Bullying sucks. And Middle School is probably something akin to my notion of hell. Annoying teachers, arrogant, stupid boys and confused, intoxicating girls all crammed into tiny classrooms learning things that may or may not be useful (counties and county seats, anyone?) The In Crowd, the Outsiders, the fringe folk. Whatever you call them, the cliques are universal. The Jocks, the stoners, and the preps. The nerds and oddballs.
When I was in school NO ONE was out. Period. Boys didn’t even admit to masturbation, the prevalent thinking being that a “real man” didn’t have to do it. Or that it was the next worst thing to homosexuality. I didn’t even recognize the insult “fairy,” or “queer,” as a sexual slur until I was in my mid-teens. Funny thing that my stepmom realized she was lesbian after leaving my father (something he took very personally, but I personally thought answered a lot of questions). It should have given my dad a feeling of relief but it didn’t. Then again, he’s not the most introspective person on the planet.
My childhood was hell. I would say that in grade school I suffered hundreds of bullying sessions. In middle school or, as we knew it then, junior high, it dropped to once a week or perhaps fewer such episodes. I’d grown so inured to many attacks that I stopped recognizing them for what they were. Two kids trying to beat me up left me laughing at them as they ran away. When you’ve been bullied for years, including by a former Force Recon Marine who happens to be your father, you tend to achieve a kind of resilience.
By the time I was in high school it had grown… more difficult to bully me. I had spent years training in the martial arts of one kind or another (though my father specifically made sure I gained no high belt, fearing the urban legend about black belts having to register with the police). I finally grew to some size, which helped.
It’s been many years since I had to tolerate a bully, and even as gnarled up as I’ve grown these days, I’m still not afraid of the breed. They’re cowards, one and all. Little people with self-dialogue that tells them how much of a loser they are, spurring them to strike out at others to make themselves feel more powerful.
I can’t imagine what would bring a kid to the point of suicide. When things got bad I just ran. That’s how I ended up hitchhiking much of the west coast several times before the age of 21. And how I ended up more or less physically fearless. And how I ended up convinced of my own mortality even earlier than most folks. Because any sense of invulnerability conferred upon you in your youth will be paid back later. Take my word on it.
We want to stop bullying? We need to give people a better sense of their own power and responsibility for their lives. If we put obstacles in children’s way rather than allowing them to flex their minds and imaginations to stretch toward their dreams, we risk creating a generation of bitter cynics who feel they have nothing to lose. Yet if we hand them regard and self-esteem for no accomplishment whatsoever, they lose the gift of pride in a job well done.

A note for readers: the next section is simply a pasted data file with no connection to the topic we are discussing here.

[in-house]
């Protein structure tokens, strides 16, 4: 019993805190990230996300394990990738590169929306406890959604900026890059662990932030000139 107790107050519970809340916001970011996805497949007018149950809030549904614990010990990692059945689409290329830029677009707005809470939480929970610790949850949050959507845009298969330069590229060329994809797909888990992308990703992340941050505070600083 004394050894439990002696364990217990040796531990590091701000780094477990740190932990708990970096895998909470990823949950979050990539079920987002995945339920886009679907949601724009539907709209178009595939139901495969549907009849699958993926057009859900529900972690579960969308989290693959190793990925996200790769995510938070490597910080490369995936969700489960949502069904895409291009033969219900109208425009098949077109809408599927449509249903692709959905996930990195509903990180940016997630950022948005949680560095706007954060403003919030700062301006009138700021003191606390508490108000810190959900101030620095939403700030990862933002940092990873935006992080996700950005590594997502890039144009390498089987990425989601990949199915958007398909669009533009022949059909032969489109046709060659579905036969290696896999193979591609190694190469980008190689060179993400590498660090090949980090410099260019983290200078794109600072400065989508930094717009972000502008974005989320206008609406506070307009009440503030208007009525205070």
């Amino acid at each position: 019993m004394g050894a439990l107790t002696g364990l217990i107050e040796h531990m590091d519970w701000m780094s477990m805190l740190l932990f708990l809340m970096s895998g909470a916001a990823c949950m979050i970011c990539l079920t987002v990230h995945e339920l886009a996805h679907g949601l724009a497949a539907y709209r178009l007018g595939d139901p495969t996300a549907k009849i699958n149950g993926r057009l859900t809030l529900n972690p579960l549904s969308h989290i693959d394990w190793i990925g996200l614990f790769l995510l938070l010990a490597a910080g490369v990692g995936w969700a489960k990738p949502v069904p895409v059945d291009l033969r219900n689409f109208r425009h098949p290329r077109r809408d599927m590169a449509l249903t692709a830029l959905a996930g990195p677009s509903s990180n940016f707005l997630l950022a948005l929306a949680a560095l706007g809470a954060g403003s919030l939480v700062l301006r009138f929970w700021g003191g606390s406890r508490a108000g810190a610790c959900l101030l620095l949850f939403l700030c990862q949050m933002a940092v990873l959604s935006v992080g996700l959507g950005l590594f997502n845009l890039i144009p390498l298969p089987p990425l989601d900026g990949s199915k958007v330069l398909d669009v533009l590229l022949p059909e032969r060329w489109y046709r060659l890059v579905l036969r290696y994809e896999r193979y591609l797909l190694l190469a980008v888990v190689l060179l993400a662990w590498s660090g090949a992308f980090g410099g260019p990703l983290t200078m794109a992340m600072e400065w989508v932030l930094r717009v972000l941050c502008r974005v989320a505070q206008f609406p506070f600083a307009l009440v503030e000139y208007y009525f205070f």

ALL our children need to feel valued, and given the opportunity to grow and gain skills that suit them. Depriving some kids of these chances because of an inconvenient or difficult home life, a background of poverty, which is SO often the case (take my word for it, I know this refrain by heart), risks having great talent fall through the the cracks. Not taking care of ALL your students, making sure their emotional, intellectual, and emotional needs are being taken care of, is a mistake too many administrators and none too few teachers make. And of course some of this is funding, but some of it is also clinging to foolish notions of psychological support… like “self-esteem.”
It behooves us to find and nurture the inherent talents and skills of a child, so the child learns to feel pride in accomplishment, whether it be in the skillful crafting of a sentence, or the playing of a song. Something on which to hang that pride. For without it you simply get children who believe pride is their due, that it has nothing to do with their behavior or actions.
And we come all the way back around to bullies again. Bullying sucks. And those who feel worthless, even if that is a secret fear hidden deep within them, become bullies. This may be because they were told they were worthless their whole lives, or it may be because they’re told they’re somehow special without ever doing anything special to prove it, leaving behind the hidden fear that they are not really all that special at all.
Special is what you make of yourself. It’s in your interactions with other people. And, yes, even good deeds can be accomplishments in which to feel pride. Being thoughtful, kind, and considerate. Also accomplishments.
We just have to start teaching ourselves and our children better.